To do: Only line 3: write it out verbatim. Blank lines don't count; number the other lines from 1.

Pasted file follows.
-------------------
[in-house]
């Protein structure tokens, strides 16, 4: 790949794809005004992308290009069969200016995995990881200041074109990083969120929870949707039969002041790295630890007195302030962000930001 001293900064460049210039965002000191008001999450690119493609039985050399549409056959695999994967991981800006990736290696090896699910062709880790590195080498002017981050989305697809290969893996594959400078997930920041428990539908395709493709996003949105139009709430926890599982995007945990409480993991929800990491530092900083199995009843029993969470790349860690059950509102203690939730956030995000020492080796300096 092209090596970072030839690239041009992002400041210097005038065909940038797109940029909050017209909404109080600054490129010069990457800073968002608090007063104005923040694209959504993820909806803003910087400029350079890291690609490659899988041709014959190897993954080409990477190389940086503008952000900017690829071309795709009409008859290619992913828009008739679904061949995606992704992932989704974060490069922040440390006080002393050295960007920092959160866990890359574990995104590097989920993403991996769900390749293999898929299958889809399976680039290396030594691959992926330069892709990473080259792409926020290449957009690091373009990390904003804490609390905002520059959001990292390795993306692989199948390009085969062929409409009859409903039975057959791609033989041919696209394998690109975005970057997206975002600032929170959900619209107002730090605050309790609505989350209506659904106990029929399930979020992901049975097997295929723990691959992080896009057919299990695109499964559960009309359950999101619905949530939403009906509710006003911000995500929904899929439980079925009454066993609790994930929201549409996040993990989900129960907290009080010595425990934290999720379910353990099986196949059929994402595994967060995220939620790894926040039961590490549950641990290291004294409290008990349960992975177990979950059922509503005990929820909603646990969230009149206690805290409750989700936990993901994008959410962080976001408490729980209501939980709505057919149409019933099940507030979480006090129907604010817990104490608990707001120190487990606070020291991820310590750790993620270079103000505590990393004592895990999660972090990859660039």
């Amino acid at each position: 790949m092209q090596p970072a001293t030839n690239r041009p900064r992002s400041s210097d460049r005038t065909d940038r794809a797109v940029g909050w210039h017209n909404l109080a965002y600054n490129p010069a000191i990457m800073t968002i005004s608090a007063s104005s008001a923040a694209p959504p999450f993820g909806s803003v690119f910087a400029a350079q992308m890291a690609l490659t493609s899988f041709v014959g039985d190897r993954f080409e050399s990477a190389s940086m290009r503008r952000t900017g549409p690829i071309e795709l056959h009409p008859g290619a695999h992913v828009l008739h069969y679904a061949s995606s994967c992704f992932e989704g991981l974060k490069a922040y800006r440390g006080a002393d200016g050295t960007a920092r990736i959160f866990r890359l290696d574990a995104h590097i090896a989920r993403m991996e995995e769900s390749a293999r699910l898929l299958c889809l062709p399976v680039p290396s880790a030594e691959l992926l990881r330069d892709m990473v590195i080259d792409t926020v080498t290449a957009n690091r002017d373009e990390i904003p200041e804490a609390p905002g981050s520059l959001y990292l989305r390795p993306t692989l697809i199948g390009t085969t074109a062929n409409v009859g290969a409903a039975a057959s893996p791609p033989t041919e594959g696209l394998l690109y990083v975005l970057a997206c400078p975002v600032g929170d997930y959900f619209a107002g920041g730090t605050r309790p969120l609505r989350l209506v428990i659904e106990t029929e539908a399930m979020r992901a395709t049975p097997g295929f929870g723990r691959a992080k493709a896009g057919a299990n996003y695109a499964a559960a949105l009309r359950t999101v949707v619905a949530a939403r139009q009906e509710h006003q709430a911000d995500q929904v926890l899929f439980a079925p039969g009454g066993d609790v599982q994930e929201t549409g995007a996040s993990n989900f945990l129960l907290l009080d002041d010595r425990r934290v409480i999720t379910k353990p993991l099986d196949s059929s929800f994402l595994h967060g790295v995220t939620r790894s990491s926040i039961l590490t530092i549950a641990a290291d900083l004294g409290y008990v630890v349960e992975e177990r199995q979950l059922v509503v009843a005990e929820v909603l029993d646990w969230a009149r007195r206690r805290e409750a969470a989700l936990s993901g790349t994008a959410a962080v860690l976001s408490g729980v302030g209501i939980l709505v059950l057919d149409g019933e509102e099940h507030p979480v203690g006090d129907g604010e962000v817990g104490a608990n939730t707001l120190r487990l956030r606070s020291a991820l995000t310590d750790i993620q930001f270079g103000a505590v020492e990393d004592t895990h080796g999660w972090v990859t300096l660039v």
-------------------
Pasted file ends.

């Amino acid at each position: 790949m092209q090596p970072a001293t030839n690239r041009p900064r992002s400041s210097d460049r005038t065909d940038r794809a797109v940029g909050w210039h017209n909404l109080a965002y600054n490129p010069a000191i990457m800073t968002i005004s608090a007063s104005s008001a923040a694209p959504p999450f993820g909806s803003v690119f910087a400029a350079q992308m890291a690609l490659t493609s899988f041709v014959g039985d190897r993954f080409e050399s990477a190389s940086m290009r503008r952000t900017g549409p690829i071309e795709l056959h009409p008859g290619a695999h992913v828009l008739h069969y679904a061949s995606s994967c992704f992932e989704g991981l974060k490069a922040y800006r440390g006080a002393d200016g050295t960007a920092r990736i959160f866990r890359l290696d574990a995104h590097i090896a989920r993403m991996e995995e769900s390749a293999r699910l898929l299958c889809l062709p399976v680039p290396s880790a030594e691959l992926l990881r330069d892709m990473v590195i080259d792409t926020v080498t290449a957009n690091r002017d373009e990390i904003p200041e804490a609390p905002g981050s520059l959001y990292l989305r390795p993306t692989l697809i199948g390009t085969t074109a062929n409409v009859g290969a409903a039975a057959s893996p791609p033989t041919e594959g696209l394998l690109y990083v975005l970057a997206c400078p975002v600032g929170d997930y959900f619209a107002g920041g730090t605050r309790p969120l609505r989350l209506v428990i659904e106990t029929e539908a399930m979020r992901a395709t049975p097997g295929f929870g723990r691959a992080k493709a896009g057919a299990n996003y695109a499964a559960a949105l009309r359950t999101v949707v619905a949530a939403r139009q009906e509710h006003q709430a911000d995500q929904v926890l899929f439980a079925p039969g009454g066993d609790v599982q994930e929201t549409g995007a996040s993990n989900f945990l129960l907290l009080d002041d010595r425990r934290v409480i999720t379910k353990p993991l099986d196949s059929s929800f994402l595994h967060g790295v995220t939620r790894s990491s926040i039961l590490t530092i549950a641990a290291d900083l004294g409290y008990v630890v349960e992975e177990r199995q979950l059922v509503v009843a005990e929820v909603l029993d646990w969230a009149r007195r206690r805290e409750a969470a989700l936990s993901g790349t994008a959410a962080v860690l976001s408490g729980v302030g209501i939980l709505v059950l057919d149409g019933e509102e099940h507030p979480v203690g006090d129907g604010e962000v817990g104490a608990n939730t707001l120190r487990l956030r606070s020291a991820l995000t310590d750790i993620q930001f270079g103000a505590v020492e990393d004592t895990h080796g999660w972090v990859t300096l660039v």